Better “exam” capabilities – not “flying in the dark”: This benefit is the one we will see more exploration of and more innovative technologies for. With the high convenience of virtual visits now experienced by millions of patients, clinics can deploy RPM tools that can aid in the proper full-spectrum exam, at least to the extent that it is regularly performed for a traditional in-person visit.
Establishing a Baseline to detect onset of disease: We know that, especially in health, an ounce of prevention is worth a pound of cure. Early “deviations from the norm” (especially when genetically expected) can be counteracted early on, never leading to the secondary and tertiary consequences.
With Video, opportunities for interactive visits: As mentioned above, an RPM solution with a screen (e.g., a tablet) is a great tool for the care team to stay in touch with the patient. This could be the monitoring nurse, a case manager, an endocrinologist, a counselor, or the primary care clinician. (Which is a third example of using RPM to motivate patients to actively participate in their care).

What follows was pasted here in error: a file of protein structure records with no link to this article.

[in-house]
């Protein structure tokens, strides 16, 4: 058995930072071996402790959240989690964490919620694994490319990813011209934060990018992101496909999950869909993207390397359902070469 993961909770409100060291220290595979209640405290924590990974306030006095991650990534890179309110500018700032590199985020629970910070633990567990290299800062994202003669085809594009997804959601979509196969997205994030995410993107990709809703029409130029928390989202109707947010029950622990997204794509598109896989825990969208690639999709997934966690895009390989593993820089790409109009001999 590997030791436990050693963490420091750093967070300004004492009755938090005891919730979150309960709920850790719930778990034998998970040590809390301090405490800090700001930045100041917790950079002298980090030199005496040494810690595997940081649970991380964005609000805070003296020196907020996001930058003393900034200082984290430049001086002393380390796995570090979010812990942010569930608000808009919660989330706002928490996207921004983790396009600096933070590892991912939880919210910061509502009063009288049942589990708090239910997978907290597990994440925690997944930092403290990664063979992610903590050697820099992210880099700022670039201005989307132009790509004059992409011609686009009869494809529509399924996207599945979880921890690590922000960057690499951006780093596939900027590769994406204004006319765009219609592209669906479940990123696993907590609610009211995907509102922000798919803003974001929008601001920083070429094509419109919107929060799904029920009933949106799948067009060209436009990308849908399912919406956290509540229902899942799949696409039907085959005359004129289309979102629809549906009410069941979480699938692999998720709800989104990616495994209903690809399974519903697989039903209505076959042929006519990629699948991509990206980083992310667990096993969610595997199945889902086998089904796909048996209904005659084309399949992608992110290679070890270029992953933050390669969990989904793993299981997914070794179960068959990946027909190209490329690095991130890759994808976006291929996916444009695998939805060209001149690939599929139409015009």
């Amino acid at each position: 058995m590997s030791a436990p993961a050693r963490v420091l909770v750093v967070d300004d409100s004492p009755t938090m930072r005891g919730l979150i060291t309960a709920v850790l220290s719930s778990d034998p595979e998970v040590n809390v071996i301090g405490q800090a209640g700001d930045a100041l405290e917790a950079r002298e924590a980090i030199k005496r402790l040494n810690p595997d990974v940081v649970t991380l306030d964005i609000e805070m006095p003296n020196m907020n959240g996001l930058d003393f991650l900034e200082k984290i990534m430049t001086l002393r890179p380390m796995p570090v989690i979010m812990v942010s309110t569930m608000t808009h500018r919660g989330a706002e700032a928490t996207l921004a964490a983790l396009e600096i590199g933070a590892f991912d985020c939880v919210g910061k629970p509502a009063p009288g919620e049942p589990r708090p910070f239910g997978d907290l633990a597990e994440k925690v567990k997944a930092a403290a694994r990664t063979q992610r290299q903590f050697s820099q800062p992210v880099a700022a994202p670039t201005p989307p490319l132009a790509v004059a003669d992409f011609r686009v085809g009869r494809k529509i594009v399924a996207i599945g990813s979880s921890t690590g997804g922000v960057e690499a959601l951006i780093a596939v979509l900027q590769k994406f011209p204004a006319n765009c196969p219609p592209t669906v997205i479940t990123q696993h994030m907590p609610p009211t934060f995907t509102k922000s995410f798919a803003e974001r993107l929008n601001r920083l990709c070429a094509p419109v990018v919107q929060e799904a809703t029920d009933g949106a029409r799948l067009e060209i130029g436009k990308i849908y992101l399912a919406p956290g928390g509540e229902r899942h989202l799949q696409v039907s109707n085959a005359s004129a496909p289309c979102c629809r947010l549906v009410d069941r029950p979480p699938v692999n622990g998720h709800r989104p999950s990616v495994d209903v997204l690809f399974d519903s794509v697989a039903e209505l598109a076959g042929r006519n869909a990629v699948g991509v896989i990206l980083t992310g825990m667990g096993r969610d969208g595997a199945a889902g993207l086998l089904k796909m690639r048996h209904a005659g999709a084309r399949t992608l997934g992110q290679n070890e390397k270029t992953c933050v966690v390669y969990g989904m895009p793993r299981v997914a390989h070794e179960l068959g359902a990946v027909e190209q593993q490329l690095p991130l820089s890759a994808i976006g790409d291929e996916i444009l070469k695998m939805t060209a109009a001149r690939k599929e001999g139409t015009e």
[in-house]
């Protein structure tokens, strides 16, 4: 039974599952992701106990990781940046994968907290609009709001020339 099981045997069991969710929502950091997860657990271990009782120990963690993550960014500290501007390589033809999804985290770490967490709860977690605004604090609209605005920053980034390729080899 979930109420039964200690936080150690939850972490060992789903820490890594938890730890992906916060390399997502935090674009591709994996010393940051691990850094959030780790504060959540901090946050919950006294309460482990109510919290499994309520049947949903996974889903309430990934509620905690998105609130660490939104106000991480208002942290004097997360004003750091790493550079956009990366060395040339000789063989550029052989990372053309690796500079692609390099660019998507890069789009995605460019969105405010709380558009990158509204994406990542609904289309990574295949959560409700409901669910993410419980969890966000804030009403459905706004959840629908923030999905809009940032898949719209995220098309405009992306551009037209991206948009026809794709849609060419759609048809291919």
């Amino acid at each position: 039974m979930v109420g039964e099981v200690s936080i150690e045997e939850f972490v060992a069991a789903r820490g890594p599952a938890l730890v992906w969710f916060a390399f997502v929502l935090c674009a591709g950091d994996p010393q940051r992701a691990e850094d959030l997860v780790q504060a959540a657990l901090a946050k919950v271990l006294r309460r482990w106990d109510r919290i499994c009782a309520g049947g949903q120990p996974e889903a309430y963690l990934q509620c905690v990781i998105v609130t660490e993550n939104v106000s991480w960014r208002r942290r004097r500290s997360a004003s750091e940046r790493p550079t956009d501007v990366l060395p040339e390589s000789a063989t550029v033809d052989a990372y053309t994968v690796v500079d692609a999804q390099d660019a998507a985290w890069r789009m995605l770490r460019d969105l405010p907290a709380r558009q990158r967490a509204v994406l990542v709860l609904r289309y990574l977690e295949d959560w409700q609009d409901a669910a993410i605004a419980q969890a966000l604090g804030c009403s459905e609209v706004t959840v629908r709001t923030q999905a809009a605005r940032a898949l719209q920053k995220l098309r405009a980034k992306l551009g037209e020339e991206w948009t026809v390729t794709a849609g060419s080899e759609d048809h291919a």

The RPM and CCM Bonanza
Last but not least I have to comment on the wild west of RPM and CCM (chronic care management) companies out there.
The 2019 creation of reimbursement codes for RPM by CMS has spurred a bonanza of hundreds if not thousands of RPM/CCM service/solution startups with dazzling calculators boasting the phenomenal revenue potential to lasso physician practices. A simple Google search for <(RPM or CCM) “revenue calculator”> yields 27,400 results!
In all fairness, I should point out that some of the mature companies are also listing the impact on outcomes (mostly reduction in ER utilization), though there are no dazzling calculators there. One company proudly reports 87,000 patients enrolled with 30% reduction in all-cause hospitalization — at a cost of 625,400 staff hours and $52M in reimbursement.